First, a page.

Talk:who are you and what have you done with someone

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Deletion debate[edit]

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who are you and what have you done with someone[edit]

I don't think this is a set phrase. SemperBlotto 10:40, 13 April 2010 (UTC)

Sorry but I strongly disagree. It is a common set phrase with widespread use on the web, in books, in groups, even in Google news. However, it should drop the someone at the end, as the name (or subject) varies. Strong keep.--Dmol 10:58, 13 April 2010 (UTC)

This needs to be covered somehow. I can't see another way to do it other than with this entry. Rename per above, but keep. Some citations would help a lot. Mglovesfun (talk) 11:00, 13 April 2010 (UTC)
Keep. It is a set phrase excluding the someone. It should be easy enough to find it in fictional dialogue. DCDuring TALK 15:27, 13 April 2010 (UTC)
I have added cites. This is fairly common in the US. Is it common elsewhere? I believe that it comes from late 19th century potboiler fiction and drama involving assumed identity. DCDuring TALK 15:55, 13 April 2010 (UTC)
Keep, perhaps without someone, but I think with, though I can't put my finger on why. Anyway, the one can redirect to the other.​—msh210 16:39, 13 April 2010 (UTC)
Hm, we don't seem to have the sense of one I just used.​—msh210 16:40, 13 April 2010 (UTC)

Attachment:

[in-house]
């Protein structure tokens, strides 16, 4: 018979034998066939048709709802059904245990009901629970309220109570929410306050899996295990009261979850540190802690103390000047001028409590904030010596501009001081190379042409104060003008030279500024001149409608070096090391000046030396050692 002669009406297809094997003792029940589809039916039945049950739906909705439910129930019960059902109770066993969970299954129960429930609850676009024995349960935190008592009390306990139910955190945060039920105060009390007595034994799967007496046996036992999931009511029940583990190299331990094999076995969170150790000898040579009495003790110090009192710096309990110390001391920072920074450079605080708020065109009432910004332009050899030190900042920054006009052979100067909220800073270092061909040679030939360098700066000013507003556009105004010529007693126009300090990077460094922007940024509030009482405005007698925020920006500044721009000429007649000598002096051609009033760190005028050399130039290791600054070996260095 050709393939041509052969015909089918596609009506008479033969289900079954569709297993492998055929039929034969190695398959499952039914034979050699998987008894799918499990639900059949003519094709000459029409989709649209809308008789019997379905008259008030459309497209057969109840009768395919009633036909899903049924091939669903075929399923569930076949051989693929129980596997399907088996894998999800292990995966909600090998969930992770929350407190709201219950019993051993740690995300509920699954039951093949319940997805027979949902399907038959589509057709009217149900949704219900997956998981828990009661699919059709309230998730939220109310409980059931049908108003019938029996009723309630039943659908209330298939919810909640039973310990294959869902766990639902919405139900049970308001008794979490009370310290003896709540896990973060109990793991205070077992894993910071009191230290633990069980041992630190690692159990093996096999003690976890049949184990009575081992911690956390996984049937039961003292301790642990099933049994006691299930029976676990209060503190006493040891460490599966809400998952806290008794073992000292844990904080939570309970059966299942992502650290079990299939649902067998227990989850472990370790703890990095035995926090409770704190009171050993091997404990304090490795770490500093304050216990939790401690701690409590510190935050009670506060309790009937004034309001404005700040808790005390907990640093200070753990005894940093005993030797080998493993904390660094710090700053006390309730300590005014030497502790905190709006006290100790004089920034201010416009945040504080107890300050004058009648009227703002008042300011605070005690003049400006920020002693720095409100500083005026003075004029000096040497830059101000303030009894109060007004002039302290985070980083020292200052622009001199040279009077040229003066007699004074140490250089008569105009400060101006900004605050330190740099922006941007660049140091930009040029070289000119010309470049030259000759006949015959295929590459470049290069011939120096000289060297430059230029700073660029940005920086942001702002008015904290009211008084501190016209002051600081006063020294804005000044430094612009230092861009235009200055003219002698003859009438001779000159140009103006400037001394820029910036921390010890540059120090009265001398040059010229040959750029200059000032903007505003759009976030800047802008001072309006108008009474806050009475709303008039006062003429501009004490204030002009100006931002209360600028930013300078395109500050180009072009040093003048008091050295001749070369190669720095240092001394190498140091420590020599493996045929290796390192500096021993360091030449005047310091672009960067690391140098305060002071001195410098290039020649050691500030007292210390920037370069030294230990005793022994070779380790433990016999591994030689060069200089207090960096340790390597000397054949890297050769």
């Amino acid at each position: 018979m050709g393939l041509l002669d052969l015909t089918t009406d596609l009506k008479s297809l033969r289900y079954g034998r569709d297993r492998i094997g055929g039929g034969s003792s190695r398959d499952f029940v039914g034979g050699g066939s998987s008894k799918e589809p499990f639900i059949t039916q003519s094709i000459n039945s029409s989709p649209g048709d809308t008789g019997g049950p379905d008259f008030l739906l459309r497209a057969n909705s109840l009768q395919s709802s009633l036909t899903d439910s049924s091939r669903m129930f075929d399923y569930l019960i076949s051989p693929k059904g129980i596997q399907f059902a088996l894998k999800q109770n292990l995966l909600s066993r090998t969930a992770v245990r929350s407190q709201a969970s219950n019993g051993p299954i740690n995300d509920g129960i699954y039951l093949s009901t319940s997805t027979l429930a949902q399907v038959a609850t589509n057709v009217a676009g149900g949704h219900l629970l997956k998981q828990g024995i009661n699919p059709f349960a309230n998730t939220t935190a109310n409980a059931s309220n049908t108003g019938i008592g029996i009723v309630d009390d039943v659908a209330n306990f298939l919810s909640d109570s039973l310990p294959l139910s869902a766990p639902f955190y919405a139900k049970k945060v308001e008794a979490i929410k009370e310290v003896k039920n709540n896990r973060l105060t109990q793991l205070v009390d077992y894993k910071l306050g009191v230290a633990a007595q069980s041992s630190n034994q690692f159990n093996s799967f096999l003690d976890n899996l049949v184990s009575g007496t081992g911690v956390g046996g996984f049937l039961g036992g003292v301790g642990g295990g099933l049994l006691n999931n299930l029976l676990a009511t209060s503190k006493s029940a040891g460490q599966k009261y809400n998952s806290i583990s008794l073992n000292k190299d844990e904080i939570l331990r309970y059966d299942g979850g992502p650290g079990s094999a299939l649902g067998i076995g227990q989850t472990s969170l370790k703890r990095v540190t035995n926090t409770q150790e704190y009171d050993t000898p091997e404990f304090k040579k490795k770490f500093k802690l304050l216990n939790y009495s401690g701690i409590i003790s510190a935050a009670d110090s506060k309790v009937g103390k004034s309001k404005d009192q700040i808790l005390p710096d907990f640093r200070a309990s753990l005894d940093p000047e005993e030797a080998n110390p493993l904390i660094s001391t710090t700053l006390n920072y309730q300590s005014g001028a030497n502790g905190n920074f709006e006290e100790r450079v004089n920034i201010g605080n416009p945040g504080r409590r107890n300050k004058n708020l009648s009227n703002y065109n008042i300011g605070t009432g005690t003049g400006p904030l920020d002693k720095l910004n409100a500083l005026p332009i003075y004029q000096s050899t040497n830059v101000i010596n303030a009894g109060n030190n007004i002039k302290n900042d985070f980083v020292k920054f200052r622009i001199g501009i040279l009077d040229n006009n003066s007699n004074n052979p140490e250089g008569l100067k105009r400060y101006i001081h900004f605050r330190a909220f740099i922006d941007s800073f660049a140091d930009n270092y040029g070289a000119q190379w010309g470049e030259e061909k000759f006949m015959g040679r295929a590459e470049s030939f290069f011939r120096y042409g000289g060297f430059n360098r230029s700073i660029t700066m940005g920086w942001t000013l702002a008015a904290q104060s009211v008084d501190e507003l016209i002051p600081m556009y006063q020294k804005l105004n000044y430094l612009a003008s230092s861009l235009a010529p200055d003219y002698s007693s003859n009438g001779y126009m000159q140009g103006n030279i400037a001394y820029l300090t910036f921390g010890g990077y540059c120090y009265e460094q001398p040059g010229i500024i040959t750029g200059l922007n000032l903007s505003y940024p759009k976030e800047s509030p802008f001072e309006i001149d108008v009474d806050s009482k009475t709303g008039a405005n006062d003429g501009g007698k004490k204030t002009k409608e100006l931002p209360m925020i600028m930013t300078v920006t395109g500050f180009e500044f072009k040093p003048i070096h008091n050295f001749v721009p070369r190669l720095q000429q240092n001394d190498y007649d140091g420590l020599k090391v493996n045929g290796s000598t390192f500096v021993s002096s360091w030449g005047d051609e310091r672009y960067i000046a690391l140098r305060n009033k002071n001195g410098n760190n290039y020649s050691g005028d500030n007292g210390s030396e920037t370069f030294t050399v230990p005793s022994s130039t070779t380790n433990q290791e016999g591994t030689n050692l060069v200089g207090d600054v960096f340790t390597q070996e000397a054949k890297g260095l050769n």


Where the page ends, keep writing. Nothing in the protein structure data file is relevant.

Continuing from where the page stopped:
Definitely keep. It's strange enough that people will be wanting to look it up. ---> Tooironic 21:08, 13 April 2010 (UTC)
Agreed. Definitely a set phrase with a non-obvious, non-SOP meaning. -Atelaes λάλει ἐμοί 00:20, 14 April 2010 (UTC)
Keep. Definitely a set formula. —RuakhTALK 00:37, 14 April 2010 (UTC)
Agreed. Keep. --Daniel. 01:15, 14 April 2010 (UTC)
Keep ... IF it is correctly worded. I thought it was who are you and what you have done ("have" and "you" inverted) -- ALGRIF talk 17:33, 22 April 2010 (UTC)
Perhaps I'm getting confused with "We know who you are and what you have done" Sorry. -- ALGRIF talk 17:35, 22 April 2010 (UTC)

Kept. Kept title, as I see no agreement to move. I've created a redirect from the title with someone, though.​—msh210 16:36, 2 June 2010 (UTC)

RFM discussion: October 2012–September 2014[edit]

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The following discussion has been moved from Wiktionary:Requests for moves, mergers and splits (permalink).

This discussion is no longer live and is left here as an archive. Please do not modify this conversation, though feel free to discuss its conclusions.


who are you and what have you done with someone

Move to who are you and what have you done with? 'Someone' isn't literally part of the phrase, is it? —CodeCat 00:06, 4 October 2012 (UTC)

No, usually a complement that falls outside the more set part of a phrase is omitted unless it conveys information such as reflexivity. The sole value of someone is to convey the idea that it relates to a person, but that is adequately accomplished by you, IMO. DCDuring TALK 02:57, 4 October 2012 (UTC)
Isn't this just a snowclone? Chuck Entz (talk) 05:00, 4 October 2012 (UTC)
Yes, but there is no per se reason to exclude them, provided we can come up with a meaningful headword. The biggest problem with most snowclones is that many of them have two or more slots that have some particular semantic relationship. We have not found a way of representing such snowclones that seemed likely to help normal user. DCDuring TALK 05:46, 4 October 2012 (UTC)
  • Expired with no action taken. --Dan Polansky (talk) 07:48, 27 September 2014 (UTC)